Enabling Environments: Mud - A right mess

Julie Mountain
Friday, June 8, 2012

The play and learning opportunities that one mud hole can provide are extensive. Julie Mountain describes the creativity and experimentation encouraged by playing dirty.

Really: is there anything more elementally delicious than the sensation of cool mud squelching between your toes? If there's one thing UK settings are not short of, it's the raw ingredients for mud play - dirt (or sand) and water. So, why not join thousands of other settings across the globe and celebrate International Mud Day on 29 June this year?

Organised by the Nature Action Collaborative for Children, Mud Day aims to introduce truly messy play into children's lives in order to help them reconnect with the natural world around them. Playing in mud offers children opportunities to discover new physical, emotional and imaginative interests, experimenting with a tactile material that can feel almost alive. Mud is best when children are able to play in and around it, unhindered by adult concerns about dirty clothes and messy play spaces.


It's quick and simple to create a permanent or temporary mud hole:

  • sacrifice some planted areas for digging and mud making - it may not look as conventionally attractive as flower beds but will contribute far more to children's development
  • if you don't have exposed dirt, lift a section of turf to allow children to dig down. Mud play will be popular, so be generous with the patch you create. If you don't want permanent mud, lay the lifted turf in a shady spot and keep it damp so that it can be replaced later
  • import topsoil from a garden centre or perhaps from newly emerged molehills (lovely, soft soil). You may choose to lay it onto a tarpaulin if you'd rather it wasn't permanent. Don't use compost - it has the wrong structure for mud play and will frustrate children's ambitions.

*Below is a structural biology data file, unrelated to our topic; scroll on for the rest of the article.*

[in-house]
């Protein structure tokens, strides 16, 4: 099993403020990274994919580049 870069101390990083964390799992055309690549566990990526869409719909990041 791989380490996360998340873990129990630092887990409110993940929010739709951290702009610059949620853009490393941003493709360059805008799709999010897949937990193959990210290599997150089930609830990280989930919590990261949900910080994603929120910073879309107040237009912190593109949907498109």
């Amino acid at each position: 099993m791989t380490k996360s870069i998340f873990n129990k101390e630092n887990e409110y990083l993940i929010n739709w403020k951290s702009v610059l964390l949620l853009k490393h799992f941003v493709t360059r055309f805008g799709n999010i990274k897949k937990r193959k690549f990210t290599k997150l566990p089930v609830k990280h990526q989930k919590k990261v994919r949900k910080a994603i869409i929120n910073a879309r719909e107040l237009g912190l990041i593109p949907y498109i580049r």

A water supply is essential - but if you don't have an outdoor tap, children can still make mud by transporting water in any vessels they can find and carry. This task will in itself become an integral part of the mud play, but think about the route children will take from the water supply to the mud area so that their activities don't detract from other children's play or create slippery patches.

To enjoy mud properly, everyone needs to be properly clad; on warm days, a T-shirt and shorts will suffice (don't forget sun hats and sunscreen) and, on our more common damp days, make sure that children can access wet weather gear. You will also want to provide warm soapy water for rinsing off, and adults with plenty of towels for cuddling children dry afterwards.

Resources for mud play need not be extensive or expensive. Children will make use of anything available for decanting, spreading, shaking, splattering, measuring, painting and much more. If you have concepts you would like children to explore through mud play, think about simple, flexible resources: so, for example, encourage group play with large 'archaeological' objects to bury and find, ropes and pulleys to transport mud and stories that will generate excited and imaginative messy play.


As with any outdoor play activity, use a common sense approach to risk assessment; 'risk benefit' is now widely recognised as an appropriate tool that will enable safe, exciting play. The essential guide, Managing Risk in Play Provision (a free download from www.playengland.org.uk) will provide advice and build your confidence as you explore the possibilities of risky play outdoors.

Most scientists now believe that a little dirt and bacteria is actually good for us; this is known as the Hygiene Hypothesis and the International Mud Day resources include information that you can share with parents and practitioners to reassure them that mud play is safe play. Nevertheless, it is sensible to embed regular handwashing into children's outdoor play routines and to avoid mud play in any areas you suspect may be contaminated by animal faeces.


For much of the time, squishing in the mud and making mud pies will provide children with plenty of stimulus for open-ended play, encompassing collaboration, communication and physical activity. If you want to extend mud play, here are a few simple ideas: